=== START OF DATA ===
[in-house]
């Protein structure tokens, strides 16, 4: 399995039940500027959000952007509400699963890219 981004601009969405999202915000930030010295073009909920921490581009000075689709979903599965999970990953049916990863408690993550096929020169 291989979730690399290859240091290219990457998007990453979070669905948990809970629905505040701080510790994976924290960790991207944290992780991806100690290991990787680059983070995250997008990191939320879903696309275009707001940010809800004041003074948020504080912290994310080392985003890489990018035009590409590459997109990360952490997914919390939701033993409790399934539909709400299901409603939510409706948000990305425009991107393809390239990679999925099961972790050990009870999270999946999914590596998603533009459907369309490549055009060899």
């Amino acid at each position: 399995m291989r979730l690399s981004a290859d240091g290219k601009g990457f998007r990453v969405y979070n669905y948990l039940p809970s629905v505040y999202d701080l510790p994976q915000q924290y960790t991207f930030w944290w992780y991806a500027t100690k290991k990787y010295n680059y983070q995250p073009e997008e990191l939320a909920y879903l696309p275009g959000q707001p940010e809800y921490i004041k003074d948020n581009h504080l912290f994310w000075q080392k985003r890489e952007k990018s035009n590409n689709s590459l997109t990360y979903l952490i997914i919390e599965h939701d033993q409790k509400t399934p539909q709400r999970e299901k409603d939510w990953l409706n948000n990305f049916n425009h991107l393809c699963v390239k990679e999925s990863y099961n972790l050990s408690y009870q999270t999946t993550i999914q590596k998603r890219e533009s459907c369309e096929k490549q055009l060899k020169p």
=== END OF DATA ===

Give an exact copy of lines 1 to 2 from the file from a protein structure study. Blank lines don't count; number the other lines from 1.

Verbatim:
[in-house]
């Protein structure tokens, strides 16, 4: 399995039940500027959000952007509400699963890219 981004601009969405999202915000930030010295073009909920921490581009000075689709979903599965999970990953049916990863408690993550096929020169 291989979730690399290859240091290219990457998007990453979070669905948990809970629905505040701080510790994976924290960790991207944290992780991806100690290991990787680059983070995250997008990191939320879903696309275009707001940010809800004041003074948020504080912290994310080392985003890489990018035009590409590459997109990360952490997914919390939701033993409790399934539909709400299901409603939510409706948000990305425009991107393809390239990679999925099961972790050990009870999270999946999914590596998603533009459907369309490549055009060899």